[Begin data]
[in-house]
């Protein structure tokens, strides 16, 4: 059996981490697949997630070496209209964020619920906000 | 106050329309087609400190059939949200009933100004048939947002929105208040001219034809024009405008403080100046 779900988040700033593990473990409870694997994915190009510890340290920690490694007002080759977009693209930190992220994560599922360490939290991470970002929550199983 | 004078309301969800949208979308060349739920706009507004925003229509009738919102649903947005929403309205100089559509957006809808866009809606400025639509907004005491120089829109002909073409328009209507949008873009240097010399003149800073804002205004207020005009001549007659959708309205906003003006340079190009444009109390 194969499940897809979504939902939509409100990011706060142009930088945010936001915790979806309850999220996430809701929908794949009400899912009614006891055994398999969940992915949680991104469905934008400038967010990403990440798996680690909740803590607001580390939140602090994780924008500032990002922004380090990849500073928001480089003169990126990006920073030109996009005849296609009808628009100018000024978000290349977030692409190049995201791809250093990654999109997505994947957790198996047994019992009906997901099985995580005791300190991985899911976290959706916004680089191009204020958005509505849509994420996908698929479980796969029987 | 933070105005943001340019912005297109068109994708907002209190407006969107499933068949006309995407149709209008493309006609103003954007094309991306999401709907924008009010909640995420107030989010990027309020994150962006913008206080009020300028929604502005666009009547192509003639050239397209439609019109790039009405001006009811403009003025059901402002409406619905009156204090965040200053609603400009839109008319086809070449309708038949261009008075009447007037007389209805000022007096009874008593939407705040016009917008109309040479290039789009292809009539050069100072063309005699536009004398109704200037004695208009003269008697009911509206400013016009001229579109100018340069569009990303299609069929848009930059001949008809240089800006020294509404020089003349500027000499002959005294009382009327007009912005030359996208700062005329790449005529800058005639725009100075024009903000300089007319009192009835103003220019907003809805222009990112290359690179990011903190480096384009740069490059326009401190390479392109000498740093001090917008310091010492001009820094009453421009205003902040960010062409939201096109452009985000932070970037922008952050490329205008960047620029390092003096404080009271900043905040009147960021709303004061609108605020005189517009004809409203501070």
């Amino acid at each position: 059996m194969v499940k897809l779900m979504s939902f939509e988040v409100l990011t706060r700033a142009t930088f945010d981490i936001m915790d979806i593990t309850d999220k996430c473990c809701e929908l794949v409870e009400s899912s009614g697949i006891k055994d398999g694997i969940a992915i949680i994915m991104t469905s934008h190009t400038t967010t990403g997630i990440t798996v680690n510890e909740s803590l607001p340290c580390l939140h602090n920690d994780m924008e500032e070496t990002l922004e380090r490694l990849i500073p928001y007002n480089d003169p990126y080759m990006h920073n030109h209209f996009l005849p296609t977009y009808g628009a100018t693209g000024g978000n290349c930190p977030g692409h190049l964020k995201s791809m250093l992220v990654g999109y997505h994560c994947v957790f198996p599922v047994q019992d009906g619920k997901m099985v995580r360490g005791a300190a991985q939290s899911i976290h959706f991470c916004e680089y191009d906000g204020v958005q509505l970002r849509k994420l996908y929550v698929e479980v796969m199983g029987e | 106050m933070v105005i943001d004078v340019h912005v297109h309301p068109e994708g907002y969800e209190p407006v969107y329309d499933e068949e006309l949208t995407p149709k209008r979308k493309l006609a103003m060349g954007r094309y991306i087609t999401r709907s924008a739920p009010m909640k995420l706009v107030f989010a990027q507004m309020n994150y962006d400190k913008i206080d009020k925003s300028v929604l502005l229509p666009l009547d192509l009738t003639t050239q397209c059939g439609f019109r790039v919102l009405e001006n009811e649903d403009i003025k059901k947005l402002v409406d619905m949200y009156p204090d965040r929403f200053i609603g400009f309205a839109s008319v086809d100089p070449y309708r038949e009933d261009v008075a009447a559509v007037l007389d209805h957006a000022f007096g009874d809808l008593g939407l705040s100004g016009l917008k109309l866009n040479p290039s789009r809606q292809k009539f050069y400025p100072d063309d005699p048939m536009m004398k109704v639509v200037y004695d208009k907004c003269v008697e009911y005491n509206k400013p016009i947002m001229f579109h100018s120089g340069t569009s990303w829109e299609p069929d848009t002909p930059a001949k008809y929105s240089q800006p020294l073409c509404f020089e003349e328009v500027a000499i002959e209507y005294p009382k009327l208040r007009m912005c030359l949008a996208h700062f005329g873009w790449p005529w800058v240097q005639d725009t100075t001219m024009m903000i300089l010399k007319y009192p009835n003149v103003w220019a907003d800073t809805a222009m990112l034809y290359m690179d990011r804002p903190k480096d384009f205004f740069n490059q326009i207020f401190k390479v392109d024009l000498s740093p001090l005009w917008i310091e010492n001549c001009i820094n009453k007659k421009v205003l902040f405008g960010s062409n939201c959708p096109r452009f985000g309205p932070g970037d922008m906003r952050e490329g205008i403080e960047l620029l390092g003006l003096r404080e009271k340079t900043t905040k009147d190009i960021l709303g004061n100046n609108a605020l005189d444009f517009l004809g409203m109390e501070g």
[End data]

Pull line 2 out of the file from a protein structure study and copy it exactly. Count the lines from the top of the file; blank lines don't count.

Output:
């Protein structure tokens, strides 16, 4: 059996981490697949997630070496209209964020619920906000 | 106050329309087609400190059939949200009933100004048939947002929105208040001219034809024009405008403080100046 779900988040700033593990473990409870694997994915190009510890340290920690490694007002080759977009693209930190992220994560599922360490939290991470970002929550199983 | 004078309301969800949208979308060349739920706009507004925003229509009738919102649903947005929403309205100089559509957006809808866009809606400025639509907004005491120089829109002909073409328009209507949008873009240097010399003149800073804002205004207020005009001549007659959708309205906003003006340079190009444009109390 194969499940897809979504939902939509409100990011706060142009930088945010936001915790979806309850999220996430809701929908794949009400899912009614006891055994398999969940992915949680991104469905934008400038967010990403990440798996680690909740803590607001580390939140602090994780924008500032990002922004380090990849500073928001480089003169990126990006920073030109996009005849296609009808628009100018000024978000290349977030692409190049995201791809250093990654999109997505994947957790198996047994019992009906997901099985995580005791300190991985899911976290959706916004680089191009204020958005509505849509994420996908698929479980796969029987 | 933070105005943001340019912005297109068109994708907002209190407006969107499933068949006309995407149709209008493309006609103003954007094309991306999401709907924008009010909640995420107030989010990027309020994150962006913008206080009020300028929604502005666009009547192509003639050239397209439609019109790039009405001006009811403009003025059901402002409406619905009156204090965040200053609603400009839109008319086809070449309708038949261009008075009447007037007389209805000022007096009874008593939407705040016009917008109309040479290039789009292809009539050069100072063309005699536009004398109704200037004695208009003269008697009911509206400013016009001229579109100018340069569009990303299609069929848009930059001949008809240089800006020294509404020089003349500027000499002959005294009382009327007009912005030359996208700062005329790449005529800058005639725009100075024009903000300089007319009192009835103003220019907003809805222009990112290359690179990011903190480096384009740069490059326009401190390479392109000498740093001090917008310091010492001009820094009453421009205003902040960010062409939201096109452009985000932070970037922008952050490329205008960047620029390092003096404080009271900043905040009147960021709303004061609108605020005189517009004809409203501070």